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Title: SU-E-T-654: Quantifying Plan Quality Can Effectively Distinguish Between Competing Equivocal IMRT Prostate Plans

Abstract

Purpose: The purpose of this study was to create a prostate IMRT plan quality index (PQI) that may be used to quantitatively compare competing plans using a methodology that mimics physician preference. This methodology allows planners to choose between plans with equivocal characteristics, prior to physician scrutiny. Methods: An observer study was conducted to gather data from 3 radiation oncology physicians who ranked a set of 20 patients (each with 5 plans). The rankings were used to optimize a PQI that combined weighted portions of the rectum, bladder, and planning target volume DVHs, such that the relative PQI mimicked physician rankings as best as possible. Once optimized, a test study assessed the PQI by comparison to physician rankings in a new set of 25 patients (each with 4 plans). The physician group in the test study included 6 physicians, 5 of whom were not included in the modeling study. PQI scores were evaluated against the physicians’ rank list using Spearman rank correlation. Results: The optimized plan quality index combined the following DVH features: high dose regions above 40Gy/60Gy (rectum/bladder), organ weightings, and PTV shoulder coverage. Mean correlation of the PQI vs. physicians’ rankings in the modeling study was 0.507 (range:more » 0.345–0.706). By comparison, the mean correlation between physicians was 0.301 (range: 0.242–0.334). The mean correlation of the PQI vs. physician rankings in test study was 0.726 (range: 0.416–0.936), indicating robustness of the PQI by virtue of producing similar results to the modeling study. Intra-physician correlation was 0.564 (range: 0.398–0.689). Conclusion: The correlation coefficients of the PQI vs. physicians were similar to the correlation coefficients of the physicians with each other, implying that the PQI developed in this work shows promise in reflecting physician clinical preference when selecting between competing, dosimetrically equivocal plans.« less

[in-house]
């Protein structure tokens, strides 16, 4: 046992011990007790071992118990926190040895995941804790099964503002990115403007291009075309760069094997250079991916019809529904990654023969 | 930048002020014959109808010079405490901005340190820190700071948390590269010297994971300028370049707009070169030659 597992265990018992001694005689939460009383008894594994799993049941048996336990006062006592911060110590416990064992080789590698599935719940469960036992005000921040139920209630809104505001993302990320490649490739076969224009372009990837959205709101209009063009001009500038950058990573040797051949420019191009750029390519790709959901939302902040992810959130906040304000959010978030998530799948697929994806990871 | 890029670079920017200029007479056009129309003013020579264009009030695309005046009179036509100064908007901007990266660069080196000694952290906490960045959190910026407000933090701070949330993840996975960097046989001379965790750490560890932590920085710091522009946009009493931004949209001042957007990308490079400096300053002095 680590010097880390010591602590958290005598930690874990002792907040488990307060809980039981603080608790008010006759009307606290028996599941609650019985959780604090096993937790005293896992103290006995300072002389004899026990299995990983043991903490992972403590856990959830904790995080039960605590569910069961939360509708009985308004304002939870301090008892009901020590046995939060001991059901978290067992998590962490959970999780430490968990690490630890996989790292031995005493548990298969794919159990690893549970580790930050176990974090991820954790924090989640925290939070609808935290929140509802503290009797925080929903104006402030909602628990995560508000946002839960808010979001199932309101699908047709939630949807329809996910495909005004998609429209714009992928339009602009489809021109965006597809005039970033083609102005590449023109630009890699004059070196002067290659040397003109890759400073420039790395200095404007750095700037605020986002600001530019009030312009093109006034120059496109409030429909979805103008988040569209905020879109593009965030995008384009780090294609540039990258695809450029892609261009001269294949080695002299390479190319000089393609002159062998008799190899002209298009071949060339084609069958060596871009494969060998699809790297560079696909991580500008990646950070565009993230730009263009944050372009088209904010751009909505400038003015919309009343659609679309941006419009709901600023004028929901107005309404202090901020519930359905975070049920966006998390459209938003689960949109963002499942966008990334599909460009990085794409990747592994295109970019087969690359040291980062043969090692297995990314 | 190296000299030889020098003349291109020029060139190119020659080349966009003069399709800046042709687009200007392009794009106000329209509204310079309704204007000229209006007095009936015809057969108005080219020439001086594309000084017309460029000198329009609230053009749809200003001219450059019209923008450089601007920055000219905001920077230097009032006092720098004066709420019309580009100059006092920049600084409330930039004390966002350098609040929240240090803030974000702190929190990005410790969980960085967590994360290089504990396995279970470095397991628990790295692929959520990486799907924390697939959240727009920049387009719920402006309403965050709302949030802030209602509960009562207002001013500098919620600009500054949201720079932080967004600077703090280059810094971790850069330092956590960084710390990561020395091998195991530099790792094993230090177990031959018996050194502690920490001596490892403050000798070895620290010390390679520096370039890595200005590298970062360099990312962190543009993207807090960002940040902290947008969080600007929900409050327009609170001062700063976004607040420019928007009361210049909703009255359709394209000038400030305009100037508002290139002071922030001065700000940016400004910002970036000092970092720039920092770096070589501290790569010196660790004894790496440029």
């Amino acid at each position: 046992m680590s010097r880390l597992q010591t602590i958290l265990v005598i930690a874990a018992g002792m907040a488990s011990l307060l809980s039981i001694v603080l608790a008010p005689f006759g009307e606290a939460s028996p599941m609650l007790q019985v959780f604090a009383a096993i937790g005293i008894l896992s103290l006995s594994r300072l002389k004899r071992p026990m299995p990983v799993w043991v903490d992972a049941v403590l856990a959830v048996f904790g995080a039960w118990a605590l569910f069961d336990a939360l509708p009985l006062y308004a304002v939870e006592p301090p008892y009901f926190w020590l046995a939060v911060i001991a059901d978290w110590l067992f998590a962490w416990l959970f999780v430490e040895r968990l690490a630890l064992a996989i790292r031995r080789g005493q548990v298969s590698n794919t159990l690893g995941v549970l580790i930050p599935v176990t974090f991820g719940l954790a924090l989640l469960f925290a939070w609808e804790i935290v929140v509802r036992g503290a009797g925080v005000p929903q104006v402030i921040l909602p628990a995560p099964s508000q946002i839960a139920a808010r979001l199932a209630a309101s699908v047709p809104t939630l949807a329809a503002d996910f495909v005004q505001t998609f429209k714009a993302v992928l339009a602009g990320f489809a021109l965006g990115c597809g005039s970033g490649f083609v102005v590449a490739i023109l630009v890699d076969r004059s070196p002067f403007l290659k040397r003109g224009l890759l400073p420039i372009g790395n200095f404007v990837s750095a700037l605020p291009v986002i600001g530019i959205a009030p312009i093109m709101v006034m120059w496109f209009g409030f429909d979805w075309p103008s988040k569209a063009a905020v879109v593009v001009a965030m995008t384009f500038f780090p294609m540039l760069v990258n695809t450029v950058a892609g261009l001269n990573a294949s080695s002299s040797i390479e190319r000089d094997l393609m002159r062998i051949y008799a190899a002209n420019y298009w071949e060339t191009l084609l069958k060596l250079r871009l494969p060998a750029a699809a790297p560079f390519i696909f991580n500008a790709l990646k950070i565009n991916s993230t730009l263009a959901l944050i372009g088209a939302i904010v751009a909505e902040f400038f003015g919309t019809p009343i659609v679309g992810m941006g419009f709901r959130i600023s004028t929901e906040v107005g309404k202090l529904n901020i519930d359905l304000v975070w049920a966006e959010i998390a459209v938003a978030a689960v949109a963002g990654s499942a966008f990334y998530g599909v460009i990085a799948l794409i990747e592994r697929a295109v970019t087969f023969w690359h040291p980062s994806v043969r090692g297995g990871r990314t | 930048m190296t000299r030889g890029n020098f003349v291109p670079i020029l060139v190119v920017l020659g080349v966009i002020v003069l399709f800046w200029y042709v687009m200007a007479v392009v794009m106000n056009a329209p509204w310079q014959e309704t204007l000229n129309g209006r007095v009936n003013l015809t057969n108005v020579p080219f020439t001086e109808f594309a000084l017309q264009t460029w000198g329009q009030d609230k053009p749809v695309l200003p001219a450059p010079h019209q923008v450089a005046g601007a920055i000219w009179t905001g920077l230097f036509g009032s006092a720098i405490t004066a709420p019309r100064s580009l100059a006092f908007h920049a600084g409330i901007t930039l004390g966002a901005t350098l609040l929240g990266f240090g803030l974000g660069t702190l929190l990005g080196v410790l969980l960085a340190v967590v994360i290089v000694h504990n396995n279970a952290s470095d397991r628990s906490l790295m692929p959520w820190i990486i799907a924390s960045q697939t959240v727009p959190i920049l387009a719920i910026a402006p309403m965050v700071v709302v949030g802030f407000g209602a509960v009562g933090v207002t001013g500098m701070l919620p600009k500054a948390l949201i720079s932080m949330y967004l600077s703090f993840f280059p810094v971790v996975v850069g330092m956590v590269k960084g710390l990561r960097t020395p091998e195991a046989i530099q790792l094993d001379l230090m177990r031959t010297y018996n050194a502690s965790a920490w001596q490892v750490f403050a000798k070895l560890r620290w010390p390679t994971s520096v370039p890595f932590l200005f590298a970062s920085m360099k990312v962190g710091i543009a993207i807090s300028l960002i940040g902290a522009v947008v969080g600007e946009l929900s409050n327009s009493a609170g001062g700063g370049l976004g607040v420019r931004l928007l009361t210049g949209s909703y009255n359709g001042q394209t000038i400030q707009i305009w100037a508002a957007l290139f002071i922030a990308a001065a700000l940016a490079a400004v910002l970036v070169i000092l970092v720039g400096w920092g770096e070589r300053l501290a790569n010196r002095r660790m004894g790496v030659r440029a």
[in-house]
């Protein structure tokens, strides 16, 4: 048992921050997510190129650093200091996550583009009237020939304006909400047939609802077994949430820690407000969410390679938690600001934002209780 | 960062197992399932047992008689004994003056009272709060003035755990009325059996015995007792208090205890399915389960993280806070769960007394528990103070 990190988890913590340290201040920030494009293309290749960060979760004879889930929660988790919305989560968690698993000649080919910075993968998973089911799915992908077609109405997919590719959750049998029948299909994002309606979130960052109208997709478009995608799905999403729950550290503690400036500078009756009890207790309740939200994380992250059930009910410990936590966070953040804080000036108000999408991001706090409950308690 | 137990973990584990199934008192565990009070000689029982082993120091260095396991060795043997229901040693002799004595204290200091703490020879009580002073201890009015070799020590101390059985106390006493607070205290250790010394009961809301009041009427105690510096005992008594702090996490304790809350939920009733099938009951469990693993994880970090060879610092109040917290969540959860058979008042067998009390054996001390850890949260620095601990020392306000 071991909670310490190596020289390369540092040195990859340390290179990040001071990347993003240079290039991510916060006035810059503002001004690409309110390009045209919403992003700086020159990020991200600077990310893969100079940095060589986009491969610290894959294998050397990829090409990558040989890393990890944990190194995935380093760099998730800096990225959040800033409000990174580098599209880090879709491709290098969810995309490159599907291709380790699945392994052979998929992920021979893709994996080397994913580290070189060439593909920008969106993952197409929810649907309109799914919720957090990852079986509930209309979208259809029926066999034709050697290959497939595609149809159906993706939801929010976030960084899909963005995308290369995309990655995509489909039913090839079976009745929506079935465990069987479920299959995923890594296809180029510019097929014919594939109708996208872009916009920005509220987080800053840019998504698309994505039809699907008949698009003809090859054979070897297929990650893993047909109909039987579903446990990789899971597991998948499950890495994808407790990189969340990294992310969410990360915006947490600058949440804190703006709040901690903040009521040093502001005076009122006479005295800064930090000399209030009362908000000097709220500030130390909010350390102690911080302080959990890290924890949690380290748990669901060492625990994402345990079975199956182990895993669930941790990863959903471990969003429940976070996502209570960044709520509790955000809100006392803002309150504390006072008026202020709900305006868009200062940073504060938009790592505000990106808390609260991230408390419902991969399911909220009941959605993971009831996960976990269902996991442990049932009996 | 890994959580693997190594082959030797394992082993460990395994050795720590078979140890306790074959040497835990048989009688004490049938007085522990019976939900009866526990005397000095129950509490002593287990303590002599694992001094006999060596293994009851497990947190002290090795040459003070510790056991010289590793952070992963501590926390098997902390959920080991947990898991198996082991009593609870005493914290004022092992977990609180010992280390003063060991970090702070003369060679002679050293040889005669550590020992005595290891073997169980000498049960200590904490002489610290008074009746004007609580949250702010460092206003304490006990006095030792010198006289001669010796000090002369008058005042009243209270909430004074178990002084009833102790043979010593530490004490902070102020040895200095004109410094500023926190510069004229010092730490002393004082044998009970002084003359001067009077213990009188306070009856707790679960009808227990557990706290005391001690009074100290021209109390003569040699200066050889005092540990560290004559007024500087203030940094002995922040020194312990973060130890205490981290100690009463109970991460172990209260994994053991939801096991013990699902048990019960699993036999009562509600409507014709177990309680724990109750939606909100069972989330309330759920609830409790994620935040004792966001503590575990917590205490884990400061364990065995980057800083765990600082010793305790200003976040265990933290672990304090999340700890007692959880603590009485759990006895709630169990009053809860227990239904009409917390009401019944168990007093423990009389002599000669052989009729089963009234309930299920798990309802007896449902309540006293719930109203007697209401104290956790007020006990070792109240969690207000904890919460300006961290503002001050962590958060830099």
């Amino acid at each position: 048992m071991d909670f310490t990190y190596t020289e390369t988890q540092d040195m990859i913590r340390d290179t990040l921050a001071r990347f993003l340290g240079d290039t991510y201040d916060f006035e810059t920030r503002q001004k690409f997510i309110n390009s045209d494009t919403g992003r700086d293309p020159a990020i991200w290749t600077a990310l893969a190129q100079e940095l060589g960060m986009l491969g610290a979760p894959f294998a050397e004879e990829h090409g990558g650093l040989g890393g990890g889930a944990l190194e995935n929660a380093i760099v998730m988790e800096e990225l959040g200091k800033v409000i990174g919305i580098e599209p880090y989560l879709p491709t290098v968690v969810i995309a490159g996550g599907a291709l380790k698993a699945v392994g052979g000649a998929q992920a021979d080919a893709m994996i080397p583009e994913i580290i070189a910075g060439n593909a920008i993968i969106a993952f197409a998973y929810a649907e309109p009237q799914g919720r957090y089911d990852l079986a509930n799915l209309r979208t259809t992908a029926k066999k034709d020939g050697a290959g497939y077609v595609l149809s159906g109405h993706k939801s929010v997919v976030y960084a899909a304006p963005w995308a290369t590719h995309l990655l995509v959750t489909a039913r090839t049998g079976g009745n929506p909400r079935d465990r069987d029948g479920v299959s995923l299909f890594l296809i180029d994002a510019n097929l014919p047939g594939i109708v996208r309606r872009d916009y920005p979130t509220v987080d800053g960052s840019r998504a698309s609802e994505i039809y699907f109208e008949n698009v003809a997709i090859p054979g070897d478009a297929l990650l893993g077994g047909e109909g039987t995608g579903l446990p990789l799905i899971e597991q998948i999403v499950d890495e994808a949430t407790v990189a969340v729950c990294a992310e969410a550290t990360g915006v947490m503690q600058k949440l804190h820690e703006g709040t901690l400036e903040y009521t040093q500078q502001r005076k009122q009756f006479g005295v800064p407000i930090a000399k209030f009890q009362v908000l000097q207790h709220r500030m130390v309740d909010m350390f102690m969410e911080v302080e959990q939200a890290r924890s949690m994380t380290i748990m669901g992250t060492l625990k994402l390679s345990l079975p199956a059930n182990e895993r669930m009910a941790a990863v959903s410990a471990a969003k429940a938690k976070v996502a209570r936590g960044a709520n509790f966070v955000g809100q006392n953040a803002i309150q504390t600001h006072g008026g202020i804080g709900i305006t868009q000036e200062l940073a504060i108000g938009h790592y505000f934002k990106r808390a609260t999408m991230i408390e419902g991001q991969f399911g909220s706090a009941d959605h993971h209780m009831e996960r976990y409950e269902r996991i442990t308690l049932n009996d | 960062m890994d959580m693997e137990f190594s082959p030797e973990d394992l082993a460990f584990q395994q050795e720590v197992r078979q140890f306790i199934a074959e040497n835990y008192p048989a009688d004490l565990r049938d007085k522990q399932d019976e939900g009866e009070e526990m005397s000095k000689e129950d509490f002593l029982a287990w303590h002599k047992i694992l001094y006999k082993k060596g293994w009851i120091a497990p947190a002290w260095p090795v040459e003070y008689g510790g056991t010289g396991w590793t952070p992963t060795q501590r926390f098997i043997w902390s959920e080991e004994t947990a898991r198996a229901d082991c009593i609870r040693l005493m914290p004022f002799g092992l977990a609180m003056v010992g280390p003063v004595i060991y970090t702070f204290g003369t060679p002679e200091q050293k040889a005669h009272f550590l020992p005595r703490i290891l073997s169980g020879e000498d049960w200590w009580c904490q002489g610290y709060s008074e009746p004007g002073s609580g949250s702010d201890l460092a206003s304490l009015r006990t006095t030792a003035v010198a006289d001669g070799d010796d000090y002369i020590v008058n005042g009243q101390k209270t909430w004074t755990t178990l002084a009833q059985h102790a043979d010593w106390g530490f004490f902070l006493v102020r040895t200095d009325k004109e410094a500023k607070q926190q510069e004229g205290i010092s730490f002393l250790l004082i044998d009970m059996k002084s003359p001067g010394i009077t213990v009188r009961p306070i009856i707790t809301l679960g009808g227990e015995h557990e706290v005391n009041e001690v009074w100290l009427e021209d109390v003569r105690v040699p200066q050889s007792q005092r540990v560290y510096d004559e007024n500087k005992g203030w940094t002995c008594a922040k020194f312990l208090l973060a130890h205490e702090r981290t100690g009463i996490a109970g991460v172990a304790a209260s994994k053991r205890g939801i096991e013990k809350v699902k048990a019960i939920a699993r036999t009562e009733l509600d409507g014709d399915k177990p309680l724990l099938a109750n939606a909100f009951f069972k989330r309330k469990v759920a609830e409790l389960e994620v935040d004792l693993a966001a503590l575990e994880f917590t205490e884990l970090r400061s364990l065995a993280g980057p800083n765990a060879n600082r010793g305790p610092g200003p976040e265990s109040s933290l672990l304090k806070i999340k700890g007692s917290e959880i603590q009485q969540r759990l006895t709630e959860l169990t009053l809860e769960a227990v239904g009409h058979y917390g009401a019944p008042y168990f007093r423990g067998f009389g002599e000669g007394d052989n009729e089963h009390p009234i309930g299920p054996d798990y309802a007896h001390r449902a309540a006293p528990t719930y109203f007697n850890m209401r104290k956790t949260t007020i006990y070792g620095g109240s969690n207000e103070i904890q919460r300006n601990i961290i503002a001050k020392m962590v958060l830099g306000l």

Authors:
 [1];  [1];  [2];  [3]
  1. Medical Physics Graduate Program, Duke University, Durham, NC (United States)
  2. (United States)
  3. Department of Radiation Oncology, University of North Carolina at Chapel Hill, Chapel Hill, NC (United States)
Publication Date:
OSTI Identifier:
22538163
Resource Type:
Journal Article
Resource Relation:
Journal Name: Medical Physics; Journal Volume: 42; Journal Issue: 6; Other Information: (c) 2015 American Association of Physicists in Medicine; Country of input: International Atomic Energy Agency (IAEA)
Country of Publication:
United States
Language:
English
Subject:
62 RADIOLOGY AND NUCLEAR MEDICINE; 61 RADIATION PROTECTION AND DOSIMETRY; CORRELATIONS; DOSIMETRY; NEOPLASMS; PROSTATE; RADIATION DOSES; RADIOTHERAPY; SIMULATION

Citation Formats